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Contentions

“No Labels” Is Also a Label

My friend COMMENTARY contributor David Frum (who has a piece in our upcoming January issue) is a writer both tough and fearless in his judgments. It’s one of the many reasons he’s always worth reading, disagree or no: he does not prevaricate or trim his sails. He says what he says. He is a believer in intellectual honesty, and his brief against the right over the past two years is that it is in danger of sacrificing that honesty in pursuit of a populist politics he thinks is both wrongheaded and self-defeating.

He says so in unvarnished prose and takes no prisoners, going after Rush Limbaugh and Sarah Palin and Glenn Beck and others with a clear-eyed ferocity — just as he did at the onset of the Iraq war in a National Review piece that effectively wrote paleoconservative critics of the war out of the movement: “They began by hating the neoconservatives. They came to hate their party and this president. They have finished by hating their country.”

It is a matter of no small intellectual interest that David has now decided to embrace the concept that American politics should move beyond ideological camps. He joined the distinguished liberal political scientist William Galston in an op-ed piece describing and advocating a new movement called “No Labels” that is to be brought into existence next week with Michael Bloomberg and Joe Scarborough as its major lead figures. They write:

Our political system does not work if politicians treat the process as a war in which the overriding goal is to thwart the adversary. … Nor does the political system work if politicians treat members of the other party as enemies to be destroyed. Labeling legitimate policy differences as “socialist” or “racist” undermines democratic discourse.

Over the next 12 months, No Labels plans to organize citizens’ groups in every state and congressional district. Among other activities, these citizens will carefully monitor the conduct of their elected representatives. They will highlight those officials who reach across the aisle to help solve the country’s problems and criticize those who do not. They will call out politicians whose rhetoric exacerbates those problems, and they will establish lines that no one should cross. Politicians, media personalities and opinion leaders who recklessly demonize their opponents should be on notice that they can no longer do so with impunity.

In the name of broadening the political discussion, a group called No Labels will come into being with the purpose of … labeling. If you “recklessly demonize” your “opponents,” you will “no longer” be able to “do so with impunity.” They will “establish bright lines no one should cross.” In other words, cross the line and we will label you a “reckless demonizer.” Dare to call Barack Obama a socialist and stand accused of exacerbating problems rather than solving them.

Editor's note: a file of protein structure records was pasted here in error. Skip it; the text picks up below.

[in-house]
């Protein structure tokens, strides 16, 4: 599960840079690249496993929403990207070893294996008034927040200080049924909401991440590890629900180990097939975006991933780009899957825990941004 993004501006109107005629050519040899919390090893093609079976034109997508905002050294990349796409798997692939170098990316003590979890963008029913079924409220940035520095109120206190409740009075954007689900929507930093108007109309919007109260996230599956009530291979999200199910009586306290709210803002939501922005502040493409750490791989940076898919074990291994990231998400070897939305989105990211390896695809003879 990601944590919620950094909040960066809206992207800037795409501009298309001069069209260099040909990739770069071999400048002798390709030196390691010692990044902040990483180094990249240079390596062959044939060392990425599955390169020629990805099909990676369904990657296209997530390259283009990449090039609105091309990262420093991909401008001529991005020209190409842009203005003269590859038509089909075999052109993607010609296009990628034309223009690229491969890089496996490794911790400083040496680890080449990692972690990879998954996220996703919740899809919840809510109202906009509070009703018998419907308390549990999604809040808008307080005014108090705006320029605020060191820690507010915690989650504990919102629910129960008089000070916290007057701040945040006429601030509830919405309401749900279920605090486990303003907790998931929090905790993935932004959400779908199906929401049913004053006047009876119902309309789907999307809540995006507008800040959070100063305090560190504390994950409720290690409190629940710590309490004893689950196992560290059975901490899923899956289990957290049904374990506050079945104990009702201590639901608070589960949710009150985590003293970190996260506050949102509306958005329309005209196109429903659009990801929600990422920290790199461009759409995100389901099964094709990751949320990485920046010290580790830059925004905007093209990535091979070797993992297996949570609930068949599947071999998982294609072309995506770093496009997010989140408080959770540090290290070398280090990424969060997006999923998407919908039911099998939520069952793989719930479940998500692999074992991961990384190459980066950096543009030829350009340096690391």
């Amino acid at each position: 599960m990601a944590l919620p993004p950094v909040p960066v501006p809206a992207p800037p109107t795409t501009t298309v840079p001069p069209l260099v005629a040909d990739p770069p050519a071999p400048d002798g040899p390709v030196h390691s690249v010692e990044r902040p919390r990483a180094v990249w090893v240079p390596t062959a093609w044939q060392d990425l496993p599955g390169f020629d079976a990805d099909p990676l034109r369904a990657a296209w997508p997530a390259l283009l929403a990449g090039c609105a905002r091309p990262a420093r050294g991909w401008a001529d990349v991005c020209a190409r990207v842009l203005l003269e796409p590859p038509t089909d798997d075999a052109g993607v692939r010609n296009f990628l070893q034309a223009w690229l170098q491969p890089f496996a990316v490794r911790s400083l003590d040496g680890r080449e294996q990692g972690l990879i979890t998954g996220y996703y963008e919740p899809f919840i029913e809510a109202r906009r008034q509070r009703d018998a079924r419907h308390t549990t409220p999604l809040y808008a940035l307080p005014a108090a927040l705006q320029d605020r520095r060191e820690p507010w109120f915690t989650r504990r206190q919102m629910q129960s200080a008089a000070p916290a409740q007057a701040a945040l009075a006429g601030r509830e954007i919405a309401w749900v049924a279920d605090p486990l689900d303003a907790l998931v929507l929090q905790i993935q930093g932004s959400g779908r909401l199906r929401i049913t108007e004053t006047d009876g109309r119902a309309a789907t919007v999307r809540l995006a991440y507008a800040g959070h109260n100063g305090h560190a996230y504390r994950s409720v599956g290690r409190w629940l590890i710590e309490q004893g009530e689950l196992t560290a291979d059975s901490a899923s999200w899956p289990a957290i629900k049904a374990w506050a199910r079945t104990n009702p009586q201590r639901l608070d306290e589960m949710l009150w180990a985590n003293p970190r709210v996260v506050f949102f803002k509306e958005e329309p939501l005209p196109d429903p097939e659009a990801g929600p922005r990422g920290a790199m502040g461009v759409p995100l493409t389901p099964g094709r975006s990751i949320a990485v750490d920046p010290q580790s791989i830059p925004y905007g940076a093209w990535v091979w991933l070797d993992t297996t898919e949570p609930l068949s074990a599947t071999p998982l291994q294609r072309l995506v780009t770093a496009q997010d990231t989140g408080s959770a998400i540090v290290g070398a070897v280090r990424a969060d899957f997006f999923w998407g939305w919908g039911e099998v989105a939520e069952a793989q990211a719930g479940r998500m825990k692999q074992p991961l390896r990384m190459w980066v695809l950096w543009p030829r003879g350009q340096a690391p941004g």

Nobody should be for reckless demonization, but one man’s reckless demonization is another man’s truth-telling, as the design of No Labels itself would seem to suggest. Does the No Labels style mean that, should you find Rush Limbaugh abhorrent, it is therefore acceptable to discuss his views in relation to his past prescription-drug addiction? Or Glenn Beck’s alcoholism? That would seem to be the idea, and you can see how the incivility required by the No Labels concept deconstructs it like a Rube Goldberg machine.

The drawing of bright lines is something David Frum does surpassingly well. But a group called No Labels would seem by definition to stand for the opposite — for an entirely freewheeling public conversation, which should be the opposite of a bright-line-drawing exercise. Instead, No Labels would appear to be a movement designed to give politicians space and room to hammer out compromises with each other in pursuit of the common good. That sounds nice, but it’s actually the abnegation of what a movement — an intellectual movement, a political movement, a partisan movement, or an ideological movement — actually is.

Movements arise because people believe in something in common, believe in it wholeheartedly, and want their ideas to prevail. They don’t believe in swapping out some of them for others in order to make nice to the other side. They want the other side to lose and their side to win because they believe their ideas are good and the other side’s ideas are bad.

That is why it is an oxymoron to talk about movements of the middle, or of the radical center, or whatever you want to call it, and why No Labels will never work. In the end, such movements are primarily defined by distaste. That is a powerful emotion. But in the end, distaste is primarily an aesthetic feeling, not a moral or political or ideological one. An aesthetic is not an organizing principle, because it is a principle of exclusion, not of inclusion — those bright lines are designed to keep things out, not bring them in.

David Frum, you stand accused of being an aesthete!


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